In theory, credit card balance transfer offers can help you save big by offering you zero percent interest on transferred balances for a limited amount of time (generally six to 12 months). If you feel your monthly interest charges are preventing you from making significant headway on paying down your credit card debt, these offers can be especially appealing.
However, it's important to understand the specifics of these offers before you sign up for a new credit card, or you might unknowingly end up paying a premium interest rate on all of your transferred balances - regardless. You could also get hit with transfer fees and other incidental charges that can add up fast.
When you're reviewing the terms of a new credit card offer, be sure to make a mental note of...
- The introductory interest rate
- The length of the introductory interest rate offer
- The interest rate you'll be charged once the introductory offer expires
- Applicable balance transfer fees
As with any credit card offer, it's important to make sure you understand what happens in the event that you're late with a payment or miss one altogether - especially as that information pertains to your special introductory offer. It's also important to look at your budget to be certain that you'll actually be able to pay off your balance before the intro offer expires, or else you might be required to pay interest on the full amount transferred, as if the introductory offer never existed.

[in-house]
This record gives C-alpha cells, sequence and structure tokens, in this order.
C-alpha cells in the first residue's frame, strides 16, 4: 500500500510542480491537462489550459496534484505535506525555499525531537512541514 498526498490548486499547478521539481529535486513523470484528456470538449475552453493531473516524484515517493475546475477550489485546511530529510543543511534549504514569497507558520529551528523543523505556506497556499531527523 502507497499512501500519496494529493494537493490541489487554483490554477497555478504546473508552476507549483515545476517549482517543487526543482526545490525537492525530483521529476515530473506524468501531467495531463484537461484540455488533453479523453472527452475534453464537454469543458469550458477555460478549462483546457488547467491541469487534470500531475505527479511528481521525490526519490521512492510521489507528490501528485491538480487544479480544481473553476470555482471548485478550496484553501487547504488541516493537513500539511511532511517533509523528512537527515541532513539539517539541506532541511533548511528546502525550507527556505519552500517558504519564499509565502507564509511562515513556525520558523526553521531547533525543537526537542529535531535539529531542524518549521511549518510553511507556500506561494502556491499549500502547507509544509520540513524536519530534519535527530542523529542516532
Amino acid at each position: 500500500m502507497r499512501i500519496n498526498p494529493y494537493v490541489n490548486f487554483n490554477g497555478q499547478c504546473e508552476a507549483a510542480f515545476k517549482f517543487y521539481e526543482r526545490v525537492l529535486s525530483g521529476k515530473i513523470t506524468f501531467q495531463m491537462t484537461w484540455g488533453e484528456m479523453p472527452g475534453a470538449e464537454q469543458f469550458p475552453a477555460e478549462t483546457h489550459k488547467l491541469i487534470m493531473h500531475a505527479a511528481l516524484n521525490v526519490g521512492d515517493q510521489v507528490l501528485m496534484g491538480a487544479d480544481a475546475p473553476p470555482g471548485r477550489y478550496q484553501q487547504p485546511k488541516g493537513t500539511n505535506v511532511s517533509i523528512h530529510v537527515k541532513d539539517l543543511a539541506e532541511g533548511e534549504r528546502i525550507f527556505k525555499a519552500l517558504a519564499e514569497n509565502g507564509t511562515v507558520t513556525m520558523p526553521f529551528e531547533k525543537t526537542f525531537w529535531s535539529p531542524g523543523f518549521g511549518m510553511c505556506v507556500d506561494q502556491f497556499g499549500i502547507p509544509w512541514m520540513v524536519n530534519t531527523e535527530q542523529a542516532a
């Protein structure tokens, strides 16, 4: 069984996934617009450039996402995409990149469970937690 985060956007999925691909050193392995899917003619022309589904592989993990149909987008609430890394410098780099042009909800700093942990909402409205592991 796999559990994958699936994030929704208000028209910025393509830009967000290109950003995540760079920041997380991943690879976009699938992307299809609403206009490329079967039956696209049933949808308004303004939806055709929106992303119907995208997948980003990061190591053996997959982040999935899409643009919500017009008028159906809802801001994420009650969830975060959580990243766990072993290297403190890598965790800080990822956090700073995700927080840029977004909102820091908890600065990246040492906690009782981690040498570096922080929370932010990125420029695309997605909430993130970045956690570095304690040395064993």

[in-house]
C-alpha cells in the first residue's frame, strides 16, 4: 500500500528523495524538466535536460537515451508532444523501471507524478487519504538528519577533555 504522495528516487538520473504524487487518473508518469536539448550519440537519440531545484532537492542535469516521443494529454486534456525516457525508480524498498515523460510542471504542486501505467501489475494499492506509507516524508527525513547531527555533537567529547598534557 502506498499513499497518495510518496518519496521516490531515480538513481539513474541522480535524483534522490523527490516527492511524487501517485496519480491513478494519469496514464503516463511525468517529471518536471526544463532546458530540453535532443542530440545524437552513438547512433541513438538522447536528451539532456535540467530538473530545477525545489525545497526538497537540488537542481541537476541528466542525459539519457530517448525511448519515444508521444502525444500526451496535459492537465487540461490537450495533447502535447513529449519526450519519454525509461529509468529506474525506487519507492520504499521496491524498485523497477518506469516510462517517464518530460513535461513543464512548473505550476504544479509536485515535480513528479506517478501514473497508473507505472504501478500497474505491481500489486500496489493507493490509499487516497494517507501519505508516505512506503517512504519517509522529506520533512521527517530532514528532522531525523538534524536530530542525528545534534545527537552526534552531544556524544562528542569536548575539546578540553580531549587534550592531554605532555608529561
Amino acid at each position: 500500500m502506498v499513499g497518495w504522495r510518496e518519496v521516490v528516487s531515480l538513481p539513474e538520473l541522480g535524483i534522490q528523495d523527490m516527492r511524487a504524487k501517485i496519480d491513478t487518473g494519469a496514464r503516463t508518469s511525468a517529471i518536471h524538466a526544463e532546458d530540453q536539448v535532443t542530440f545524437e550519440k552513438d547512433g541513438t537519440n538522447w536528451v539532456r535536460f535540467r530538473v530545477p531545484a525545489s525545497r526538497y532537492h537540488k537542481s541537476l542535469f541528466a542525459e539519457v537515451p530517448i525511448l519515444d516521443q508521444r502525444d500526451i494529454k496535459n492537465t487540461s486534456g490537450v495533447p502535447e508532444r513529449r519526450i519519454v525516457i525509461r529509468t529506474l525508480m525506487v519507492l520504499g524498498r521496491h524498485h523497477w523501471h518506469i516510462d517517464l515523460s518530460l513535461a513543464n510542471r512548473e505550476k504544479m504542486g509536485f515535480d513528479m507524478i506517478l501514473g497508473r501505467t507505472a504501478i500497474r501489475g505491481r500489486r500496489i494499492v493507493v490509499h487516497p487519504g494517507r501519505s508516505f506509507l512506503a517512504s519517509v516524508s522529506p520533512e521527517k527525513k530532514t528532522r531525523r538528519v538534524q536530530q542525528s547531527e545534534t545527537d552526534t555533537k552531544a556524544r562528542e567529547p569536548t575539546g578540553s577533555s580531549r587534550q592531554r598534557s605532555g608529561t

For these reasons, you should only take advantage of such credit card offers if you can commit to making more than the minimum payment required. If you can't afford to attack your balance more aggressively than you were before, you're only giving yourself a temporary respite from interest charges. Reexamine your household budget and see if you can reroute some of the more discretionary spending money towards your credit card bills.
If you have an empty credit card or two left after you've made your transfers, it's generally better for your credit if you keep them open. Making minimal purchases that you can pay off regularly each month before interest accrues, can be a great way to bolster your credit score. If you feel that leaving an empty credit card sitting around will be too much of a temptation, however, it may be in your best interest to close the account altogether.